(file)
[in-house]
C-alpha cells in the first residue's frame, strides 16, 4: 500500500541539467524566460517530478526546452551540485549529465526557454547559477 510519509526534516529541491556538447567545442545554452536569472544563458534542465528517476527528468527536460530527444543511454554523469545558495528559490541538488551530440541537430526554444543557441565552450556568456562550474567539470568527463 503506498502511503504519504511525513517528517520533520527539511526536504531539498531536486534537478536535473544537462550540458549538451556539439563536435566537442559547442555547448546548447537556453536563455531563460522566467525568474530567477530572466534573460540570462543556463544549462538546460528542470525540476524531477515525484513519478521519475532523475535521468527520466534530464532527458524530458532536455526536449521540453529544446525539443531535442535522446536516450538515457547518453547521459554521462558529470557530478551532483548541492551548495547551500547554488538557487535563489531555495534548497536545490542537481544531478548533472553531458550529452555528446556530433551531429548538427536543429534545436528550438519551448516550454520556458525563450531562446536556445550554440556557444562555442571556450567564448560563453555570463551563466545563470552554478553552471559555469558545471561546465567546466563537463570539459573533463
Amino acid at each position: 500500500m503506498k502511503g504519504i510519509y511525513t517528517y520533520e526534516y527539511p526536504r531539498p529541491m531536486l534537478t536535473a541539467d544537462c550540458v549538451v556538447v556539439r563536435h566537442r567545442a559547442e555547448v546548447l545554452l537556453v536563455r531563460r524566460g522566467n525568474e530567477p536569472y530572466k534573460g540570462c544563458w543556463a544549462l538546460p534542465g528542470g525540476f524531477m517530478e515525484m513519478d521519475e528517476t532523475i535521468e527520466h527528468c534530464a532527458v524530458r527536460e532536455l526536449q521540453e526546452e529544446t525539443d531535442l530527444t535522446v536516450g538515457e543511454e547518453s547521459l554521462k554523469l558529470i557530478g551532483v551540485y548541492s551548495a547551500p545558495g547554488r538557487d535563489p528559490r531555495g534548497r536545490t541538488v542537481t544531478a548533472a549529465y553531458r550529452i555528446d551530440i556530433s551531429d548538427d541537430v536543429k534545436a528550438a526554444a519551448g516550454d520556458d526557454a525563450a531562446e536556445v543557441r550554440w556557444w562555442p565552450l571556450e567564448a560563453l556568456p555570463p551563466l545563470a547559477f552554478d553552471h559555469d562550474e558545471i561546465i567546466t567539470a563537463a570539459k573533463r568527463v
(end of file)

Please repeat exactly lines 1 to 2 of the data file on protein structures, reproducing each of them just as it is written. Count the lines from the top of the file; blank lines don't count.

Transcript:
[in-house]
C-alpha cells in the first residue's frame, strides 16, 4: 500500500541539467524566460517530478526546452551540485549529465526557454547559477 510519509526534516529541491556538447567545442545554452536569472544563458534542465528517476527528468527536460530527444543511454554523469545558495528559490541538488551530440541537430526554444543557441565552450556568456562550474567539470568527463 503506498502511503504519504511525513517528517520533520527539511526536504531539498531536486534537478536535473544537462550540458549538451556539439563536435566537442559547442555547448546548447537556453536563455531563460522566467525568474530567477530572466534573460540570462543556463544549462538546460528542470525540476524531477515525484513519478521519475532523475535521468527520466534530464532527458524530458532536455526536449521540453529544446525539443531535442535522446536516450538515457547518453547521459554521462558529470557530478551532483548541492551548495547551500547554488538557487535563489531555495534548497536545490542537481544531478548533472553531458550529452555528446556530433551531429548538427536543429534545436528550438519551448516550454520556458525563450531562446536556445550554440556557444562555442571556450567564448560563453555570463551563466545563470552554478553552471559555469558545471561546465567546466563537463570539459573533463